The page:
5. On December 26, 2011, the company declared and accrued bonuses payable in the amounts of $10,000, $5,000, and $2,500 to Russ, David, and Josh, respectively. Furthermore, on December 28, 2012, the company declared and accrued bonuses payable in the amounts of $10,000, $7,500, and $5,000 to Russ, David, and Josh, respectively. The bonuses were paid on January 15, 2013. The 2012 bonuses and their wages of $125,000 ($75,000 cash to Russ, $40,000 cash to David, and $10,000 cash to Josh) are included in Wages Expense. Russ, David, and Josh spend approximately 50%, 30%, and 10% of their time working for the corporation, respectively.
6. To reward purchasing agents for purchasing their product, the company has instituted a practice of awarding customers who purchase over $75,000 during the year four tickets to a St. Louis Rams football game. During 2012, 10 customers received tickets valued at $105 each (i.e., each customer received $420 worth of tickets). Russ views the gifts as enhancing customer relations; therefore he included the costs in Advertising and Distribution Expense.
7. Accounting and Legal Expense includes $3,500 incurred in lobbying for certain changes in the local zoning laws to allow the company to continue operating at its current location. They also include $1,250 incurred for Josh to travel to Washington, D.C. and testify at a Congressional hearing. A major piece of trade legislation was being examined and the company wanted to help ensure that no significant restrictions would be placed on the export of its products when it begins overseas sales in late 2014.
8. All employees, including Russ and David, receive employee fringe benefits of group term life insurance, accident and health insurance, and coverage under a qualified pension plan.
The 2012 expenses paid on behalf of Russ and David are as follows:
Pension plan contribution $15,000 $4,500
Health insurance $4,000 $2,500
Group term life insurance $750 $500
The pension plan contributions are included in Pension Plan Expense and the health insurance and group term life insurance premium payments are included in Insurance Expense.
9. On December 31, 2012, the company declared and paid dividends of $60,000 payable as follows: $6,000 to Russ, $15,000 to David, and $39,000 to Josh.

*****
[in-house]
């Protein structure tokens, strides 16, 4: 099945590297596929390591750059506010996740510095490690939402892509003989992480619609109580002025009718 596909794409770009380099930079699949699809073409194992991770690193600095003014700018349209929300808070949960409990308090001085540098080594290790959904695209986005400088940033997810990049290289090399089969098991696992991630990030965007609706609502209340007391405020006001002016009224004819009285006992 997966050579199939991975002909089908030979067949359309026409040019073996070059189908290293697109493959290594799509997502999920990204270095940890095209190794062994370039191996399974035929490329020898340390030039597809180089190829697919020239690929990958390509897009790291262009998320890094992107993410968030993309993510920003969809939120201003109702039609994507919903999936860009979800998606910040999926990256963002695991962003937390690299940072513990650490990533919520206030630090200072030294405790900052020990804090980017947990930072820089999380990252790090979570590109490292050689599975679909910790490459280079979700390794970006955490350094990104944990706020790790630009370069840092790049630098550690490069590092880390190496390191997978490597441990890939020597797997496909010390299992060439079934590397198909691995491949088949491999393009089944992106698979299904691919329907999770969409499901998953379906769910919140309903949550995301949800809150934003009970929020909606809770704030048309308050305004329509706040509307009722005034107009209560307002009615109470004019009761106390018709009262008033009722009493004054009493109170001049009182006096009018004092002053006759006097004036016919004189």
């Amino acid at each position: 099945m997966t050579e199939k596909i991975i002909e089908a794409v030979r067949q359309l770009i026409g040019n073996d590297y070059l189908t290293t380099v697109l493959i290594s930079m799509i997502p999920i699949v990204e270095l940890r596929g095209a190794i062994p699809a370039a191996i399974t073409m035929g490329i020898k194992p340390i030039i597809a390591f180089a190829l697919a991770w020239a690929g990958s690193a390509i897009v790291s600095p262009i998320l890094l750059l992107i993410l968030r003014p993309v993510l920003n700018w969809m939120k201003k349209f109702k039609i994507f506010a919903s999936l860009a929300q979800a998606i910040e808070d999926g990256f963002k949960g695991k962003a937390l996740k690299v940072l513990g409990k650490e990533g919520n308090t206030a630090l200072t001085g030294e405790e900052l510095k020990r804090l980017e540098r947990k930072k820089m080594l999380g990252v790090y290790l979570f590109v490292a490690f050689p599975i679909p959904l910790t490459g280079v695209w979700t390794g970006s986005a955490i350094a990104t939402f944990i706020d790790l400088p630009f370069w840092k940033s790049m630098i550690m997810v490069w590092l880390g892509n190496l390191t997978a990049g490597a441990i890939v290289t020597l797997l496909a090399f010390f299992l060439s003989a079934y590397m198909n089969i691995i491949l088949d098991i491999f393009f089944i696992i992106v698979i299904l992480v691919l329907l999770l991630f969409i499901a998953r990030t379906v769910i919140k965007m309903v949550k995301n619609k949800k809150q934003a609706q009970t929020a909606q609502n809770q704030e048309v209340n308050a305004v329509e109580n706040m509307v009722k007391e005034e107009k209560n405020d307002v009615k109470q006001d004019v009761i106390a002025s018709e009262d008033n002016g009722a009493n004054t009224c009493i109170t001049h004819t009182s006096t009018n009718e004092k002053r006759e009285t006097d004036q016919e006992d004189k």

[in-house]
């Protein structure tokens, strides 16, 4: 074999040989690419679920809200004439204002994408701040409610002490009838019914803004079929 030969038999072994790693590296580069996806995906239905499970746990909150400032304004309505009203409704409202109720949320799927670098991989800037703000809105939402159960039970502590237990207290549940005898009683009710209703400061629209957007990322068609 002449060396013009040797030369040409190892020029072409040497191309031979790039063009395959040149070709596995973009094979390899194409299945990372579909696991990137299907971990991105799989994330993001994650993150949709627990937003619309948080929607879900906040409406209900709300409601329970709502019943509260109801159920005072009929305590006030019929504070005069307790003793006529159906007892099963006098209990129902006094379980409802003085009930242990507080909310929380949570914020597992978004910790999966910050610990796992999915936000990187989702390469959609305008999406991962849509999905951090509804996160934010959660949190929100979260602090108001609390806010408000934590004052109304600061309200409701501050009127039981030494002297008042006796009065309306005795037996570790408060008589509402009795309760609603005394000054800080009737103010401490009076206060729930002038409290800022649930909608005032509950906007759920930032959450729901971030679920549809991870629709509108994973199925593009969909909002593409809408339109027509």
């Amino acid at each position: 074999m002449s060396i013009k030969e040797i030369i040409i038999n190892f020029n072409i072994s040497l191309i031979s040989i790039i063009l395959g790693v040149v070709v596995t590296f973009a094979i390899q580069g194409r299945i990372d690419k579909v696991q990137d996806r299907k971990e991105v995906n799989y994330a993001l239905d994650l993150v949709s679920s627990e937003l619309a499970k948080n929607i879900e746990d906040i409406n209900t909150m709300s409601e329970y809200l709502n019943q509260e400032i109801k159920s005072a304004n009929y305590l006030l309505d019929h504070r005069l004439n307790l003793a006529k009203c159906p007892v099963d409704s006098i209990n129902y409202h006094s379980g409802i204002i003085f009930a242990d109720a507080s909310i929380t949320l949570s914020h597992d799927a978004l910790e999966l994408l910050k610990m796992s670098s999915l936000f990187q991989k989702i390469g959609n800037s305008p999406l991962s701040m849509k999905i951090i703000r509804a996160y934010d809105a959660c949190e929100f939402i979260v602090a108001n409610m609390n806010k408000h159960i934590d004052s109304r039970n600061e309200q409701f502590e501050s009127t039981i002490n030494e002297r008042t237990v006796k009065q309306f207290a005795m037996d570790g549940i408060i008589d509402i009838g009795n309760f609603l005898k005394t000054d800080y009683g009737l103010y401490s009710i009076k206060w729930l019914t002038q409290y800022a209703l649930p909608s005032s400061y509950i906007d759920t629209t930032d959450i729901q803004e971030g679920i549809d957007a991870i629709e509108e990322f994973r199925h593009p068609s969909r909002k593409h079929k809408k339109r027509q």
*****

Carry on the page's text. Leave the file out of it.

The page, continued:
10. Josh’s younger brother, Michael, who is 17 years old, came to work at prepareRight, Inc. during the summer of 2012 while he was out of school on summer vacation. His duties consisted of clerical services, running errands, and straightening up around the office. His total salary for the summer was $15,000 and is included in Wages Expense.
11. Entertainment Expense includes a $4,000 annual membership to Columbia Country Club. The company uses the club to entertain potential customers who may visit their facility. Another $3,500 was spent on meals and greens fees while entertaining at the club. Finally, $1,500 was spent on meals, drinks, etc. entertaining clients at other locations.
12. Miscellaneous Expense includes $750 in payroll tax penalties incurred before Russ figured out exactly how and when those taxes were to be paid. It also includes a $1,000 contribution to the Republican National Committee made on April 15, 2012.
13. prepareRight, Inc. has a calendar year-end and uses the accrual method of accounting for tax purposes.
14. prepareRight, Inc. uses the cost method of valuing inventory. In 2012, $1,576,098 worth of goods were purchased. In addition, $305,000 of wages and a portion of the depreciation expense were allocated to inventory costs under GAAP (and are allocable to inventory costs for tax purposes under §263A). Assume that the $348,900 GAAP valuation of ending inventory is proper for tax purposes.
15. prepareRight, Inc. paid $50,000 in estimated income taxes to the Internal Revenue Service in 2012 towards their 2012 estimated tax liability. If owed, the company prefers that the IRS find out tax penalties and interest.
16. The allowance method is used for determining uncollectible accounts with the allowance account based on a percentage of accounts receivable at the end of the year.
17. The corporation did not take any §179 expense on its depreciable assets for 2011 and for 2012 it affirmatively elected not to take additional first-year depreciation on any of its depreciable assets. It wants to continue those policies for 2011.
18. The computer software was developed by prepareright to improve the efficiency of its manufacturing process.
19. The corporation is not a grantor to a foreign trust, nor does the corporation maintain a foreign bank account or foreign security account.
20. The corporation has no subsidiaries nor does it control, directly or indirectly, another organization.
21. All of the owners are United States citizens. Relevant information about each owner is as follows:
Name Residence Social Security Number
David Suroff 2312 Parks Edge PlaceColumbia, MO 65202 913-46-3981
Russ Engle 50F Broadway Village DriveColumbia, MO 65201 452-72-9034
Josh Bonstead 234 Katy Lane Columbia, MO 65203 314-57-3618
1. Use the Adobe Acrobat fill-in forms available at the IRS web site to do the return.
2. Round all amounts on the return to the nearest penny. However, do not round intermediatecalculations.
3. Check the return for mathematical accuracy.
4. Be sure the name and identification number of the taxpayer is on EVERY page of the return (even if the front and back of a form are on different pages). If the return were to come apart, this would be necessary to reorganize it. Also make sure ALL information asked for on the return is provided (However, it is usually unnecessary to enter “0” on lines for which the taxpayer has no income, deductions, assets, etc.).